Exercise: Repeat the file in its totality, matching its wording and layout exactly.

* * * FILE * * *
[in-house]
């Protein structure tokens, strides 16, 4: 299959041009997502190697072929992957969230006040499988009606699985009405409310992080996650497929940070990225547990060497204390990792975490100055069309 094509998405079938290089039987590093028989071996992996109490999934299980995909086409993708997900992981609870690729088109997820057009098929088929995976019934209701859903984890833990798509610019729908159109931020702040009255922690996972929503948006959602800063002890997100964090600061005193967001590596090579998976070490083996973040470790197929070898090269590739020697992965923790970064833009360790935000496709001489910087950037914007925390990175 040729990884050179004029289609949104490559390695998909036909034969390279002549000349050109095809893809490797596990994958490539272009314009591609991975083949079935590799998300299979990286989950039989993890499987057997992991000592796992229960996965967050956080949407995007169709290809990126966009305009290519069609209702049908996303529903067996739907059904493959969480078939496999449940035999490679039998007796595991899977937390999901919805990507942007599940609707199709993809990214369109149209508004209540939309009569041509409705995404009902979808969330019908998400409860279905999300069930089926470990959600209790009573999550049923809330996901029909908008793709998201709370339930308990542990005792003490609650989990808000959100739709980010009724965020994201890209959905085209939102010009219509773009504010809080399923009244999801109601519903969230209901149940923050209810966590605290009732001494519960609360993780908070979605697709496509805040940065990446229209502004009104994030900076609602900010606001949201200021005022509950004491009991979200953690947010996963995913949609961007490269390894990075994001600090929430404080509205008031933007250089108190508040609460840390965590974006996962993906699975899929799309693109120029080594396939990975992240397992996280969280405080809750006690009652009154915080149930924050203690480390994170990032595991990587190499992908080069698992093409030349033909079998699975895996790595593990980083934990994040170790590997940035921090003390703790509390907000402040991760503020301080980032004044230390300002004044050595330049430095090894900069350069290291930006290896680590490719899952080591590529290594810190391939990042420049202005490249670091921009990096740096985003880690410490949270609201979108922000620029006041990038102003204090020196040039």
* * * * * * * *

[in-house]
């Protein structure tokens, strides 16, 4: 299959041009997502190697072929992957969230006040499988009606699985009405409310992080996650497929940070990225547990060497204390990792975490100055069309 094509998405079938290089039987590093028989071996992996109490999934299980995909086409993708997900992981609870690729088109997820057009098929088929995976019934209701859903984890833990798509610019729908159109931020702040009255922690996972929503948006959602800063002890997100964090600061005193967001590596090579998976070490083996973040470790197929070898090269590739020697992965923790970064833009360790935000496709001489910087950037914007925390990175 040729990884050179004029289609949104490559390695998909036909034969390279002549000349050109095809893809490797596990994958490539272009314009591609991975083949079935590799998300299979990286989950039989993890499987057997992991000592796992229960996965967050956080949407995007169709290809990126966009305009290519069609209702049908996303529903067996739907059904493959969480078939496999449940035999490679039998007796595991899977937390999901919805990507942007599940609707199709993809990214369109149209508004209540939309009569041509409705995404009902979808969330019908998400409860279905999300069930089926470990959600209790009573999550049923809330996901029909908008793709998201709370339930308990542990005792003490609650989990808000959100739709980010009724965020994201890209959905085209939102010009219509773009504010809080399923009244999801109601519903969230209901149940923050209810966590605290009732001494519960609360993780908070979605697709496509805040940065990446229209502004009104994030900076609602900010606001949201200021005022509950004491009991979200953690947010996963995913949609961007490269390894990075994001600090929430404080509205008031933007250089108190508040609460840390965590974006996962993906699975899929799309693109120029080594396939990975992240397992996280969280405080809750006690009652009154915080149930924050203690480390994170990032595991990587190499992908080069698992093409030349033909079998699975895996790595593990980083934990994040170790590997940035921090003390703790509390907000402040991760503020301080980032004044230390300002004044050595330049430095090894900069350069290291930006290896680590490719899952080591590529290594810190391939990042420049202005490249670091921009990096740096985003880690410490949270609201979108922000620029006041990038102003204090020196040039």